Indian Journal of Plastic Surgery
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 Table of Contents    
LETTER TO EDITOR
Year : 2015  |  Volume : 48  |  Issue : 3  |  Page : 321-322
 

A simple technique of marking the perforator of a free flap for postoperative monitoring


Department of Plastic Surgery, Hand Surgery, Reconstructive Microsurgery and Burns, Ganga Hospital, Coimbatore, Tamil Nadu, India

Date of Web Publication4-Jan-2016

Correspondence Address:
S Raja Sabapathy
Division of Plastic Surgery, Hand Surgery, Reconstructive Microsurgery and Burns, Ganga Hospital, 313, Mettupalayam Road, Coimbatore - 641 043, Tamil Nadu
India
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Source of Support: None, Conflict of Interest: None


DOI: 10.4103/0970-0358.173140

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How to cite this article:
Venkatramani H, Hosahalli G, Sabapathy S R. A simple technique of marking the perforator of a free flap for postoperative monitoring. Indian J Plast Surg 2015;48:321-2

How to cite this URL:
Venkatramani H, Hosahalli G, Sabapathy S R. A simple technique of marking the perforator of a free flap for postoperative monitoring. Indian J Plast Surg [serial online] 2015 [cited 2019 Jul 22];48:321-2. Available from: http://www.ijps.org/text.asp?2015/48/3/321/173140


Sir,

Monitoring of a free flap or a perforator flap is important in the immediate postoperative period to alert the surgeon of a vascular event and to enable flap salvage by early intervention.

Monitoring is usually done by nurses.

There are many methods of flap monitoring. The conventional method [1] of flap monitoring with a hand-held Doppler is a common method employed by doctors and nurses in the immediate postoperative period. Accurately placing the Doppler on the site of the perforator is important for proper flap monitoring. The site to be assessed by the Doppler (i.e., the site of the perforator) is usually marked by scoring the skin or marking by ink on the surface of the flap at the end of surgery. We are presenting here a simple method we have employed over the past 3 years to mark the site of the perforator which has a reliable accuracy in assessing and monitoring with different observers.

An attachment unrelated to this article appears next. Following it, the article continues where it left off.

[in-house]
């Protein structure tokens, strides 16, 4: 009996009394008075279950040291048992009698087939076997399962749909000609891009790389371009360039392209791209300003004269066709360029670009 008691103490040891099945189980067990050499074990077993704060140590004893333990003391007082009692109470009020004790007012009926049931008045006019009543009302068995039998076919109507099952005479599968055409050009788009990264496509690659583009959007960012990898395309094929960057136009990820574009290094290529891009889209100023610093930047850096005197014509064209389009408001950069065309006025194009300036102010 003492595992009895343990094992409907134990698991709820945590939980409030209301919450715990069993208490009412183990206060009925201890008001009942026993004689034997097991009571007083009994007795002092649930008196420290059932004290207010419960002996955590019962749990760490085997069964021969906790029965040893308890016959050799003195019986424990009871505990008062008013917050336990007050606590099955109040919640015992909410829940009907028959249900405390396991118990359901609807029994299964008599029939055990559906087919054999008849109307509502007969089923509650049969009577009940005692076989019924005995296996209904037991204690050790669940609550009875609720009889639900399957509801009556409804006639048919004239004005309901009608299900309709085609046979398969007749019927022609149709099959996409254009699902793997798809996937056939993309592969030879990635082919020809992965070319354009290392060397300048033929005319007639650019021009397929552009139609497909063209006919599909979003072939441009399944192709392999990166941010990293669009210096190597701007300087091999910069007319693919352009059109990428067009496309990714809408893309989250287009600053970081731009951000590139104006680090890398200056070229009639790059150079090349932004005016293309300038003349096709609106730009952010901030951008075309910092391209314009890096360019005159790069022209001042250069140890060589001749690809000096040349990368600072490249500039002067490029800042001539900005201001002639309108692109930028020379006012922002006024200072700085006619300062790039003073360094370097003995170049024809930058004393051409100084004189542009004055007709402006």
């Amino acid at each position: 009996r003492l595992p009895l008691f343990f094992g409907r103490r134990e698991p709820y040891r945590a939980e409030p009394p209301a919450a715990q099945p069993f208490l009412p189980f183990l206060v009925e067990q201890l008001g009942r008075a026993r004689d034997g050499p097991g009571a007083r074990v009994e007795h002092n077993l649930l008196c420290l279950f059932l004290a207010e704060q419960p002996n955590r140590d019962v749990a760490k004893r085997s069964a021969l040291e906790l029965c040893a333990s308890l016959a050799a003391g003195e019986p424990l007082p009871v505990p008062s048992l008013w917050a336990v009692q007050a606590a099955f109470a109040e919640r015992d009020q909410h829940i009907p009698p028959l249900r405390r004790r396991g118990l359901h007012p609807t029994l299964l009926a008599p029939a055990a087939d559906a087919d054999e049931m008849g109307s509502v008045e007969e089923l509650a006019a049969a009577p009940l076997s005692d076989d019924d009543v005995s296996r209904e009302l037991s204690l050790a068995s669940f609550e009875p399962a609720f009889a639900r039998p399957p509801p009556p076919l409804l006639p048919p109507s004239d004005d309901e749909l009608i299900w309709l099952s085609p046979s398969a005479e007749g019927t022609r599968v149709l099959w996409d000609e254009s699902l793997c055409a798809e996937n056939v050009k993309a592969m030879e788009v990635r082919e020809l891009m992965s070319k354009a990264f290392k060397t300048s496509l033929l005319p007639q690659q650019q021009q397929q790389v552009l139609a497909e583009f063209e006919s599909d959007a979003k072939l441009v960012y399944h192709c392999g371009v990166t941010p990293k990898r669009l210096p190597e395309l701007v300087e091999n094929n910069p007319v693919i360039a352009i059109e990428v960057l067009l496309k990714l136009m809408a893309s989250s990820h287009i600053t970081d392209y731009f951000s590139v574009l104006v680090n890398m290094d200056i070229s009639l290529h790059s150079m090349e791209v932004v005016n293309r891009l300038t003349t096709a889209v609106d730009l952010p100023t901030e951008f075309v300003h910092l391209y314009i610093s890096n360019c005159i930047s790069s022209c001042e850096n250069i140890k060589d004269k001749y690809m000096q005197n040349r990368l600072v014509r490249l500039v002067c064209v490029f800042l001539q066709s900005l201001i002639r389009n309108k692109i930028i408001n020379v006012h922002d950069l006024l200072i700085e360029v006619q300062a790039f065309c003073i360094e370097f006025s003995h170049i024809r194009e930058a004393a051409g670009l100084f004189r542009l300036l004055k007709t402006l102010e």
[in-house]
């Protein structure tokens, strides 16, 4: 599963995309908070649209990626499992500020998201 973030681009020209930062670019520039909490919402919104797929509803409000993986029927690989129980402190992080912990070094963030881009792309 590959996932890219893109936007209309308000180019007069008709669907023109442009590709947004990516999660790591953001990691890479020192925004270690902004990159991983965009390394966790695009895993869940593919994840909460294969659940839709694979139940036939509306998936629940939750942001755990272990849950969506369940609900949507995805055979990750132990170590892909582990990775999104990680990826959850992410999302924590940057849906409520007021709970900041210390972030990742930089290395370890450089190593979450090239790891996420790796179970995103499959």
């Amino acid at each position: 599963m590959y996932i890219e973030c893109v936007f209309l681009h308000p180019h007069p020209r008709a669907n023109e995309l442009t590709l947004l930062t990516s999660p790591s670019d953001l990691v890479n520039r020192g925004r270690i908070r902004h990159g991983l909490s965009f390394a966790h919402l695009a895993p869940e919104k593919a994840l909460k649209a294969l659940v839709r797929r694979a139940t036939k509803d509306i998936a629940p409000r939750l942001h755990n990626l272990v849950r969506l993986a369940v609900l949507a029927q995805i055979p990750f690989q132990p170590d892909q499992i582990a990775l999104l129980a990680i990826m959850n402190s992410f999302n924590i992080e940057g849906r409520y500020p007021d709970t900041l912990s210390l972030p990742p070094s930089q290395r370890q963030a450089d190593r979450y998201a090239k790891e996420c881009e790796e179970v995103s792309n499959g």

The normal self-adhesive electrocardiogram (ECG) lead is taken [Figure 1], the centre part is removed, leaving a hole in the middle [Figure 2]. At the end of the surgery, the surgeon places the ECG lead with the centre directly lying on the perforator to be assessed [Figure 3] and [Figure 4]. The lead stays on the first 5 days and makes it easy for everyone to place the Doppler consistently in the right spot. Caution calls due to doubts about the vascular status of the flap have become much lower ever since we started this method for marking.
Figure 1: ECG lead (electrode)

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Figure 2: ECG lead (electrode) with a hole cut in the middle

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Figure 3: Doppler being done on the ALT flap perforator site marked by ECG lead (electrode)

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Figure 4: Doppler being done in a case of buried ALT fl ap in reconstruction of post-maxillectomy defect— vascular anastomotic site marked by ECG lead (electrode)

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This method of marking for flap monitoring is better, because there is no need to worry about the marking being erased with sweat and moisture, as it happens when marked with ink or the scored skin not being visible due to rapid epidermal healing.

This method of marking can be used in all places the Doppler is used, such as in monitoring the perforator in case of the anterolateral thigh (ALT) flap [Figure 3], radial artery flap, free fibular flap, anastomotic site in cases of buried flap [Figure 4], when other conventional methods are not possible, and dorsalis pedis artery or radial artery in case of revascularization.

Financial support and sponsorship

Nil.

Conflicts of interest

There are no conflicts of interest.

 
  References Top

1.
Smit JM, Zeebregts CJ, Acosta R, Werker PM. Advancements in free flap monitoring in the last decade: A critical review. Plast Reconstr Surg 2010;125:177-85.  Back to cited text no. 1
    


    Figures

  [Figure 1], [Figure 2], [Figure 3], [Figure 4]



 

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